The high-end Keb Eco Shell Jacket is one such example. A three-layer hardshell jacket, it is made from Fjallraven’s polyflurocarbon-free fabric. Polyflurocarbons – PFCs – are often used to make materials waterproof. Removing them from the manufacturing process reduces a garment’s environmental impact dramatically.

Fjallraven jackets are never the lightest – this weighs 570g – but the company’s fondness for traditional techniques means its jackets are incredibly well made, and they work. This reviewer spent seven days trekking across Swedish Lapland last summer in weather that was variable at best. The Keb Eco-Shell handled it all with aplomb. 

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TNF Thermoball Triclimate Jacket: £300, The North Face

This neat package from the North Face is almost like having three jackets in one. The outer layer is a breathable, weatherproof shell, coated in water repellent DWR to keep the rain off. 

Underneath that, there’s a North Face Thermoball jacket, an insulating mid layer made with primaloft – a synthetic alternative to goose down which packs down almost as small – and which, crucially, far outperforms the natural material if it’s wet. Down has a tendency to absorb water, becoming heavy and reducing its ability to insulate. The Thermoball has no such issues. 

Combining the two means the Triclimate gives three options – they can be worn together or individually depending on conditions. As a brand, The North Face needs little introduction. One of the biggest outdoor companies in the world, it developed out of the 1960s California climbing explosion. In a strange twist, it has recently become the brand of choice for British grime artists, but that hasn’t impacted on its impeccable alpine credentials. 

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Patagonia Torrentshell Jacket: £120, Patagonia

Like The North Face, Patagonia’s origins are in the California climbing scene of the 1960s. In the years since, the brand has developed a reputation not just as a maker of excellent kit but as one of the most eco-friendly clothing companies on the planet.

It has developed a range of eco-friendly fabrics, pioneered initiatives to make its supply chain transparent and worked hard to reduce the environmental impact of every element of its business. These moves – as well as its policy of funding grassroots environmental activism – have earned it a fanatical following among outdoor enthusiasts.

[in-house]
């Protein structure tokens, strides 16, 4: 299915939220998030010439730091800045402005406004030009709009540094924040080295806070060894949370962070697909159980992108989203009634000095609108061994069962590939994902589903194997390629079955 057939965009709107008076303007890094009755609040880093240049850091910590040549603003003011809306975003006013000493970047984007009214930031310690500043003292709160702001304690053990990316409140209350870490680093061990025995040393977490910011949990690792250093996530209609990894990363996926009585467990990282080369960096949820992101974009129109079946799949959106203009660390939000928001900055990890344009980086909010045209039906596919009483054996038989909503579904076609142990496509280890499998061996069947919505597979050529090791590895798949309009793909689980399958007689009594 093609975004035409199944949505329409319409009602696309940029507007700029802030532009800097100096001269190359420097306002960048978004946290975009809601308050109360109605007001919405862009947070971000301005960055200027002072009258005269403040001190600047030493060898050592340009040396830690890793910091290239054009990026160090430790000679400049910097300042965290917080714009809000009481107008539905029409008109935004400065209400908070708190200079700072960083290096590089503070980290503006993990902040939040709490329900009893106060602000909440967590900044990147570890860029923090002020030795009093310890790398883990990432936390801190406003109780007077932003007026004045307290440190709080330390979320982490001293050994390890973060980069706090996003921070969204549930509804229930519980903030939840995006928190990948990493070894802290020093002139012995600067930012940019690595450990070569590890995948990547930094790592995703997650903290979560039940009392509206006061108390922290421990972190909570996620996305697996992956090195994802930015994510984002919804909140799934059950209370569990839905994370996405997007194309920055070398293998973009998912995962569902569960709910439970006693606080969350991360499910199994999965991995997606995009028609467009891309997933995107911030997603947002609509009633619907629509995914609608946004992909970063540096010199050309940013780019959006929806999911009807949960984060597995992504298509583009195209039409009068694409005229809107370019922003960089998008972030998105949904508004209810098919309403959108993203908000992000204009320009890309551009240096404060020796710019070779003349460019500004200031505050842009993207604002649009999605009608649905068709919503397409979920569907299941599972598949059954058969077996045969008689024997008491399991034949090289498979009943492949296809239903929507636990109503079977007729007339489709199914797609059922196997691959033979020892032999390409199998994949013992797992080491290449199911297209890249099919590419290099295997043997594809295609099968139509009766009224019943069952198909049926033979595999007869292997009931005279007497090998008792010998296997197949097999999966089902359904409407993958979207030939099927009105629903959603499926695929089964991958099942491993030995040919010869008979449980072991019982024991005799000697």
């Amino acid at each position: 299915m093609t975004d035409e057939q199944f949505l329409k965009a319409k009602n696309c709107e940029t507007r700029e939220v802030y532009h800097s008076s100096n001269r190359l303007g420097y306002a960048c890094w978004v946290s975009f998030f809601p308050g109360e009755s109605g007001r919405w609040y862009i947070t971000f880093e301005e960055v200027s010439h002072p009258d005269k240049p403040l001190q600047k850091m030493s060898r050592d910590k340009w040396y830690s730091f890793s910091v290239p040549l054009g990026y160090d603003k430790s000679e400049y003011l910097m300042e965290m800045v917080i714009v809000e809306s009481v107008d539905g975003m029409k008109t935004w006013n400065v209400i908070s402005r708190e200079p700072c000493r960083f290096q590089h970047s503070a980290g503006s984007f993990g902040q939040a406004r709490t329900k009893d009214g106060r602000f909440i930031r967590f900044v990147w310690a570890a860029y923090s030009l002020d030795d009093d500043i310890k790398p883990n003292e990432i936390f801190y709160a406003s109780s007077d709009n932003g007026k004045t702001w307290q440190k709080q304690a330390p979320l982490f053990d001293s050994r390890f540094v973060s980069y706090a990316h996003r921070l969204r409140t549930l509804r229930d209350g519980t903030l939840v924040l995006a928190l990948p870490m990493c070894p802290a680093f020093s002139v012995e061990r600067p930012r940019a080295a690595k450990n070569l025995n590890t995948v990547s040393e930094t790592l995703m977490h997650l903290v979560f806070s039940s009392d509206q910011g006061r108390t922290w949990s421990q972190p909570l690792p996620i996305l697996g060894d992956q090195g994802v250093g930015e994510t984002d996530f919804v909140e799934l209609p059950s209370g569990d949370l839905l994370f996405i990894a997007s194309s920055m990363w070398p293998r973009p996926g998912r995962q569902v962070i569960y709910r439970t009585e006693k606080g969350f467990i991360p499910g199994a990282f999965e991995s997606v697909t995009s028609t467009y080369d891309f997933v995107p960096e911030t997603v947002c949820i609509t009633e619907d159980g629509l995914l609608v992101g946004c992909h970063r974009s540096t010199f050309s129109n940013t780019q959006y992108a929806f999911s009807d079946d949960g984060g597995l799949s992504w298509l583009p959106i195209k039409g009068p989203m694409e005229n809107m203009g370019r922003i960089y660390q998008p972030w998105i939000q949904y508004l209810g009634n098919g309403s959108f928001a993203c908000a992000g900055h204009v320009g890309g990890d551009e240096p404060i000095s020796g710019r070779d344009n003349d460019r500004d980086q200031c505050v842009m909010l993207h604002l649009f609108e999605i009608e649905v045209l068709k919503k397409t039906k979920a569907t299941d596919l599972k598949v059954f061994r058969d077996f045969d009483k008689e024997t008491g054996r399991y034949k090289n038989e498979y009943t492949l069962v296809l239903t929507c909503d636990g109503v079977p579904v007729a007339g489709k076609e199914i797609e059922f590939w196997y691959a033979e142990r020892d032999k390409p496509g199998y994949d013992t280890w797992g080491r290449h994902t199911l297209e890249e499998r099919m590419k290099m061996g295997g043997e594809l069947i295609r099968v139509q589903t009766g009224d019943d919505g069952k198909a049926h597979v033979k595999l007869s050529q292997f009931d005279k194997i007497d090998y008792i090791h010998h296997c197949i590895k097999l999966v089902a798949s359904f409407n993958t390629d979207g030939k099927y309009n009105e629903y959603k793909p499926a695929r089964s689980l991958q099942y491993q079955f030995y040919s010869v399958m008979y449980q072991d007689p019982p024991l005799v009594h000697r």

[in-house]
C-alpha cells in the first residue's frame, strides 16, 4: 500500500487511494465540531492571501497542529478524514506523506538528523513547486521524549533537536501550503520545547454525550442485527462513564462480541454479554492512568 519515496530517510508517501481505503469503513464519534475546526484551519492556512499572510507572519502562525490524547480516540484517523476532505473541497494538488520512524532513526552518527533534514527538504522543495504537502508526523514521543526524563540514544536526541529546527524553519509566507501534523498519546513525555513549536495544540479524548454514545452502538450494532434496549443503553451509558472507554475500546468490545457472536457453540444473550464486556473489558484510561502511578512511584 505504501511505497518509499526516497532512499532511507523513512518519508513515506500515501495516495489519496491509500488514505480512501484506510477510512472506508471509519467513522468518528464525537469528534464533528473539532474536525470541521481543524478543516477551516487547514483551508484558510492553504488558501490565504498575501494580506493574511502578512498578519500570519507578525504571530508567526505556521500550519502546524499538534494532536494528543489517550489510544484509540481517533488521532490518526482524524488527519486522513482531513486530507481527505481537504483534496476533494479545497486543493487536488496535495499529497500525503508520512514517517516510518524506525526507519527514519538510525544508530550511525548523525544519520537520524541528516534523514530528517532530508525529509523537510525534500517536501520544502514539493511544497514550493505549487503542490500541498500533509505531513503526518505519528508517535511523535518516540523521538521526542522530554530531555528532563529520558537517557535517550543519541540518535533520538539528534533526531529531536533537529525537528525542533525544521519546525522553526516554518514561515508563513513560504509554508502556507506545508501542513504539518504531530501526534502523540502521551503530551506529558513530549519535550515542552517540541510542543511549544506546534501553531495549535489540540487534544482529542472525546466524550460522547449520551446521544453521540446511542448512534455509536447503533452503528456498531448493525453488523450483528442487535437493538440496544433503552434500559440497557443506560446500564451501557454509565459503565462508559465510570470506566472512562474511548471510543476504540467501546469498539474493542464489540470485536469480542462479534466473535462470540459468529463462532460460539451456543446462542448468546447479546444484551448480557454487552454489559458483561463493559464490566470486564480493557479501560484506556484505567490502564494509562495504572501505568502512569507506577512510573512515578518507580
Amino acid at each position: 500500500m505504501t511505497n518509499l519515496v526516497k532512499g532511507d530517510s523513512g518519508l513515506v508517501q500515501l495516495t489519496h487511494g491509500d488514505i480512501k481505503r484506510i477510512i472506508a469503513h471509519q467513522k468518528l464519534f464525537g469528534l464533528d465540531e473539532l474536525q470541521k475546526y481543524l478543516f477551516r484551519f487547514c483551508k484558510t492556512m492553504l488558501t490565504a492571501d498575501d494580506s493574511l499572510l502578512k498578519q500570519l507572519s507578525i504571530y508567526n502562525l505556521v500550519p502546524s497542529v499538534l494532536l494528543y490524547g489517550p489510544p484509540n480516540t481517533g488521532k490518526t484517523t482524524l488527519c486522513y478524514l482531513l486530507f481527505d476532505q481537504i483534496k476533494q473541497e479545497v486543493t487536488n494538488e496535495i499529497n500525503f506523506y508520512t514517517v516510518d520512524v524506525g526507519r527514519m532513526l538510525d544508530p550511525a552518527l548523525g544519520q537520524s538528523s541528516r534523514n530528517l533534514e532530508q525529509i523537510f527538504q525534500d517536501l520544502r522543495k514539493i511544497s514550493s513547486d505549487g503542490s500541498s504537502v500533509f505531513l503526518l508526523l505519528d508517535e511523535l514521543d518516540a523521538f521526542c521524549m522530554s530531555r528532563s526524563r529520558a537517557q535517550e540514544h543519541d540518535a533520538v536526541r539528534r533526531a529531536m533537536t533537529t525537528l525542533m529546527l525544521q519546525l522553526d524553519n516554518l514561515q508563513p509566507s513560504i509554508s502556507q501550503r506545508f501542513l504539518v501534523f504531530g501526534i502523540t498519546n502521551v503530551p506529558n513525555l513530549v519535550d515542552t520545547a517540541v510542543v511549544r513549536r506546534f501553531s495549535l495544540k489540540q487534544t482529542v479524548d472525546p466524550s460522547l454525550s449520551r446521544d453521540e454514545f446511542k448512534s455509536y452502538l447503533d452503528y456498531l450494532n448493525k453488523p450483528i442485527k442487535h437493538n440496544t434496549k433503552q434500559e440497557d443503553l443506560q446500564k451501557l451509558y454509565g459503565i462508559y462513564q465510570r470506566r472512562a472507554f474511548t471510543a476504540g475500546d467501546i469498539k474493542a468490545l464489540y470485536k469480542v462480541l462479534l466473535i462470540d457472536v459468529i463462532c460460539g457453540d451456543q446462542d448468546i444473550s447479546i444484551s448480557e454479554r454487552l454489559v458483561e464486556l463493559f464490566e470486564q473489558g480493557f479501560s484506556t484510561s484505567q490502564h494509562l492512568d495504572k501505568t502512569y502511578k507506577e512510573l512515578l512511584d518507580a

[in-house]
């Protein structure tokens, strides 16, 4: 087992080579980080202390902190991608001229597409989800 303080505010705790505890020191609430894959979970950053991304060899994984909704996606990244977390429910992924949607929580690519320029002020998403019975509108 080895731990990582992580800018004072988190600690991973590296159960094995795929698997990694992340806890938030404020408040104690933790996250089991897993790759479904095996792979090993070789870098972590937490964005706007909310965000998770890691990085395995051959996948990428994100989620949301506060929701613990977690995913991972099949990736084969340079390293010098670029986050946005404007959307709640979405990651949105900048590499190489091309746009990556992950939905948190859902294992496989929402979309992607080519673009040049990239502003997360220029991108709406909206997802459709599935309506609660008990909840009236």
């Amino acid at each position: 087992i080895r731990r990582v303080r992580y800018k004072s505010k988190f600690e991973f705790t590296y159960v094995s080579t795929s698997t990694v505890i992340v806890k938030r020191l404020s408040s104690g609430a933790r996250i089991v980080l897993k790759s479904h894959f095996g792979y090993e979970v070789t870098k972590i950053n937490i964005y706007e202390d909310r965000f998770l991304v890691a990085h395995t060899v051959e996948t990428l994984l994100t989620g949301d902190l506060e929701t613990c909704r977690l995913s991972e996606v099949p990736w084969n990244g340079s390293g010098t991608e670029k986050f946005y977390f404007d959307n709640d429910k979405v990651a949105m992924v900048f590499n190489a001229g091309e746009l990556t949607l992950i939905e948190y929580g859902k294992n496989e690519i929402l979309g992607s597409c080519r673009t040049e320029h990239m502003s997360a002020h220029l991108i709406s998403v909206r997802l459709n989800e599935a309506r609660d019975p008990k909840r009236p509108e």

Even if you’re not a fanboy, however, products like the Torrentshell stand up on their own merits. This is one of Patagonia’s cheaper jackets but it has an impressive range of features including handwarmer pockets, armpit vents and an adjustable hood. The outer material is waterproof, lightweight and breathable, and the whole jacket folds down into one of the pockets – creating a small, lightweight package that can easily be thrown in a backpack or clipped to a belt using the built-in carabiner. 

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Paramo Cascada Jacket: £250, Paramo

Like Patagonia, Paramo takes its environmental obligations very seriously. It was the first waterproof jacket brand to be entirely free of harmful PFC chemicals, thanks to its use of a fabric developed in-house, called Analogy.

Its waterproof and breathability ratings mean even the most inclement weather is like water off the proverbial duck’s back, and it’s softer to the touch than conventional waterproof fabrics, meaning it makes less rustling noise when you move. For this reason, Paramo jackets have become popular among birdwatchers as well as walkers.

The Cascada jacket is one of the brand’s classic models. Along with its Analogy outer, this boasts a fully adjustable hood, double storm flaps and two adjustable draw cords, at the raised waist and the hem, so you can get the fit just right. This, along with the slightly longer length, makes it ideal for people who are spending long days outside – this really will take anything the British weather can throw at it. 

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The Verdict: Best walking jackets for men

Each of these jackets offers something different but in terms of technical waterproof performance, weight and packability, it’s hard to beat the Arc’Teryx Zeta SL. It doesn’t have as many features as some of the others here, but we like the way it looks sleek, and at £270 it’s not too pricey either.

The Patagonia Torrentshell is worth a closer look. It’s got an impressive range of features for the price and is made in the most eco-friendly way possible, using fabrics that meet stringent BlueSign environmental standards. In this day and age, any outdoor enthusiast should be considering the environmental impact of their purchasing choices, making Patagonia a great option. 

IndyBest product reviews are unbiased, independent advice you can trust. On some occasions, we earn revenue if you click the links and buy the products, but we never allow this to bias our coverage. The reviews are compiled through a mix of expert opinion and real-world testing.